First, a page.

Coffee Grounds Buy Plants

Paulina’s not the only one to take up the challenge of urban composting. STOR Cafe, a small café in the Warsaw district of Powiśle, renowned for its excellent coffee and unique interior design, is widely considered one of the best examples of a company embracing the less waste approach. “Running a café or any other establishment, you produce tons of waste. And we believe it is our responsibility to reduce that amount,” says Kuba Turniak, STOR’s general manager. He sees introducing less waste-oriented solutions as an ethical obligation, and demonstrating that choosing seemingly simpler means and efforts can end up being harmful not only to the environment, but a company’s PR image, too. “Many of our patrons appreciate our stance on the environment and have become regulars because of it. Some also said that our attitude encouraged them to take a greater interest in the environment. We learn from our customers, and they learn from us,” Kuba adds.

To an extent, embracing the less waste approach allows them to recoup some of the costs. “Some solutions allowed us to cut outlays, while others require additional expenditures after the changes,” Kuba admits. “Organic products and biodegradable packaging are definitely pricier, but all food and drink establishment owners will ultimately have to deal with these costs sooner rather than later,” he adds.

fot. Zuzanna Kowalczyk
fot. Zuzanna Kowalczyk

At STOR, coffee to go is sold exclusively in bioplastic cups made of corn starch, while meals are served with wooden cutlery. The café requires its suppliers to strip deliveries of plastic packaging, and if that’s not possible, the staff tries its best to reuse the plastics. “Single-use paper towels produced the most waste, so we essentially replaced them with cotton or canvas rags. By using one rag for wiping down tables and counters, another one for wiping down knives, etc., we easily slashed the amount of paper waste we were generating every day, while also saving money in the process,” Kuba says.

If they have food left over at the end of the day, the staff turns it over to foodsharing co-ops, while remaining leftover organic waste goes into the composter standing in the corner of the café. It looks like a small refrigerator and, despite some initial fears, does not give off any unpleasant smell. The bacteria inside turn organic waste into natural compost that is later used in the café’s sister establishment, the Roślinny STOR [PlantSTOR], a flower and plant shop across the street. They also give it away to interested customers. Such an approach to recycling is highly inspiring and has already yielded multiple creative initiatives. For example, the café staff has refurbished the grating taken off the front window of Roślinny STOR into a railing for vines and hanging potted plants. Currently, the staff’s also working on DIY air fresheners.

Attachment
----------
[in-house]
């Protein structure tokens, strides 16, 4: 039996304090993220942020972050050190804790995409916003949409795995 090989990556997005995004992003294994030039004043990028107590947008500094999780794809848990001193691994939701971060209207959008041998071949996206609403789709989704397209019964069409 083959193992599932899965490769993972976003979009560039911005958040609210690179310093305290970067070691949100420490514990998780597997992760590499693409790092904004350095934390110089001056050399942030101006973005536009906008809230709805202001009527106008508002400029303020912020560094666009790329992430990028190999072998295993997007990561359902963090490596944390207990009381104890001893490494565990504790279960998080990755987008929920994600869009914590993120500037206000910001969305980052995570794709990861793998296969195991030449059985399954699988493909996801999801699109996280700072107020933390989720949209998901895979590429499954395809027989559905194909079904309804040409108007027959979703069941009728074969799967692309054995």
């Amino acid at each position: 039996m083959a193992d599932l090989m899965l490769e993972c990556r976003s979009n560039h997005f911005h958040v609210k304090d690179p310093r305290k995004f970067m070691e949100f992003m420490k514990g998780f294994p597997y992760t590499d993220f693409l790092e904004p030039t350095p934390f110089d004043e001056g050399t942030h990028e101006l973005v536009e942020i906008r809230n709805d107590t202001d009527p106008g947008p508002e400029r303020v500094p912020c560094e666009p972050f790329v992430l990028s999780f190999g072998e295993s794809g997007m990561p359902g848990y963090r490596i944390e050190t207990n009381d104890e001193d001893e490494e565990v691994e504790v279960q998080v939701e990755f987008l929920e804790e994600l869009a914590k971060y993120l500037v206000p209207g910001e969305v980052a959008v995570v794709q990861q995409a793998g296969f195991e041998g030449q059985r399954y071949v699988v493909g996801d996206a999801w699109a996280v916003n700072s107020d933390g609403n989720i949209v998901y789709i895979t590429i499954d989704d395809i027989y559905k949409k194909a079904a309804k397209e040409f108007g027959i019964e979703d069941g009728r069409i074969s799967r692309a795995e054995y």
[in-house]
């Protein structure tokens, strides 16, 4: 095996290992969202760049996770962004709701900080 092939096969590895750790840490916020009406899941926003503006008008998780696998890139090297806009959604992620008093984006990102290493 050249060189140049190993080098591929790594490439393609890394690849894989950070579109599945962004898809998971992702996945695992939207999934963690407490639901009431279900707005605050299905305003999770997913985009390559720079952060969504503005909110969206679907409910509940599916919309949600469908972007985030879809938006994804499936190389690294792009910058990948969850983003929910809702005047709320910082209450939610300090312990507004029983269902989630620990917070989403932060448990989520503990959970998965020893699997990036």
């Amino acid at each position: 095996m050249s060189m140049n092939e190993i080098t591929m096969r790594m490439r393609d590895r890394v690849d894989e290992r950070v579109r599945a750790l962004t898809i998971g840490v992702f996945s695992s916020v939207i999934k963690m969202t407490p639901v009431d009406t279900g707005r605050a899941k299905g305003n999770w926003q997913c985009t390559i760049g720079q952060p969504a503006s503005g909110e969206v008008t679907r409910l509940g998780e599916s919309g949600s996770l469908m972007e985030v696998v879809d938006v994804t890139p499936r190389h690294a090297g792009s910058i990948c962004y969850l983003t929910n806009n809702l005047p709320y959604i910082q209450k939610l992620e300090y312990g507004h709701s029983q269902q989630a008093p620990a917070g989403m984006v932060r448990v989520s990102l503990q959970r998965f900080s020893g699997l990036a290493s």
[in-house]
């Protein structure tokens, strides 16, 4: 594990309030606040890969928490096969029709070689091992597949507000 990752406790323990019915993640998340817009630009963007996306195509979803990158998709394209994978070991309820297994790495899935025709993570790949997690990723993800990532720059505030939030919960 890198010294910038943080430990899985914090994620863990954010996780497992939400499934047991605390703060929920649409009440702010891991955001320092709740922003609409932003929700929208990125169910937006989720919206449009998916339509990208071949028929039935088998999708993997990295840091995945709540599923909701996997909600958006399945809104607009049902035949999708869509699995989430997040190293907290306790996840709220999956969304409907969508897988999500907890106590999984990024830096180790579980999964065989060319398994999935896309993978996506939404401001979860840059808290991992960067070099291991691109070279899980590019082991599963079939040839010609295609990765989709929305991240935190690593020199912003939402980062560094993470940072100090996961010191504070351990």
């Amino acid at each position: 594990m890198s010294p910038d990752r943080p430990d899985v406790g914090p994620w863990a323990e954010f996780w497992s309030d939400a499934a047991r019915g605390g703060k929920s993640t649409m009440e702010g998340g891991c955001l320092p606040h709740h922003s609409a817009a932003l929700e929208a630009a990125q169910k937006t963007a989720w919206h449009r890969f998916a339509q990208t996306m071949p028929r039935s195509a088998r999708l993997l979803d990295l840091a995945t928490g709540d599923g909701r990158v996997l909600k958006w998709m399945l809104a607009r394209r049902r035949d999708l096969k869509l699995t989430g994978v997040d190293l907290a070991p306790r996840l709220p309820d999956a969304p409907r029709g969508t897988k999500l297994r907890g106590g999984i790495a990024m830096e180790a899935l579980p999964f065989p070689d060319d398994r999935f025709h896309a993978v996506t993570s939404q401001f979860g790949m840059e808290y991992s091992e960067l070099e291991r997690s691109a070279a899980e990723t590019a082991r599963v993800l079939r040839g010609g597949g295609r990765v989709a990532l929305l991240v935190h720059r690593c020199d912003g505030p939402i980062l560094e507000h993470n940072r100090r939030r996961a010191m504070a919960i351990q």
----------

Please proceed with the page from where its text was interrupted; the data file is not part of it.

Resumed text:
Mainstream in Service of the Environment

STOR has been inspired to embrace this pro-environment approach by Areta Szpura, one of the faces of the less waste movement in Poland and founder of the internationally acclaimed LocalHeroes clothing brand. “My need for change began with clothes, actually. I realized how terrifying it was that no one was really trying to acknowledge how damaging the clothing industry is to the planet,” she says. Today, she’s mostly focused on environmental activism. Using her social media outlets as a platform, she promotes conscious consumption and other issues broadly related to the less waste philosophy. “It dawned on me that the ability to be widely heard is a tremendous privilege. So I decided to make use of it,” Areta says. In her opinion, the less waste lifestyle is mostly about anticipating your choices. “Plastic is ubiquitous, because it makes our lives easier and eliminates the need to think about anything. If I want to have an ice coffee to go or pick up food on the way home, plastic allows me to do so without planning ahead. But it only takes us picking up a reusable bottle, coffee cup, a tote bag for groceries, or a box for takeout to slash our own plastic footprint,” she adds.

fot. Helena Bromboszcz
fot. Helena Bromboszcz

Areta believes deeply in the Internet’s power the change the status quo. “Every single person with Internet access can easily mine it for knowledge. Environmentalism is no longer a preserve of city-bound elites and embracing a more pro-environment lifestyle no longer requires specialist products or a specific level of disposable income. To make your own household cleaning products, for example, you only need ingredients readily available in most retail outlets, such as citric acid, baking soda, or vinegar,” Areta says.

Asked about whether a pro-environmental stance is a privilege of the well-off, she replies: “We shouldn’t be sparing any expense when it comes to the environment, it should be a priority.” She also believes that choosing the less waste lifestyle is cost heavy only at first glance. “Ultimately, it’s an investment. You’re better off eating high-quality, organic food, because doing so supports not only the environment, but contributes to your own wellbeing. In the long term, spending more on organic food can end up saving you a lot more money you’d otherwise spend on medical bills. This is what less waste is essentially about, thinking in the long term. Besides, you’re much better off not buying certain things,” she laughs. “We’re surrounded with unnecessary everyday use items which we can give up without much of a bother. That’s why the first stage of my campaign focuses on single-use straws. Naturally, straws make up only a fraction of all seaborne plastic waste, but giving them up won’t be much of an inconvenience. And so, fraction after fraction, we can make a real change,” she explains.

In Areta’s opinion, the greater reach of celebrity voices should absolutely be used to promote important causes. “It’s the positive aspect of celebrity. Taking better care of the environment is extremely important, especially now. This is our last chance, we need to make lasting adjustments to our lifestyles and do it now. And embracing less waste definitely has a snowball effect. One change quickly follows another. If this particular subject makes it into the mainstream, we’ll be one step closer to giving that snowball the push it needs.”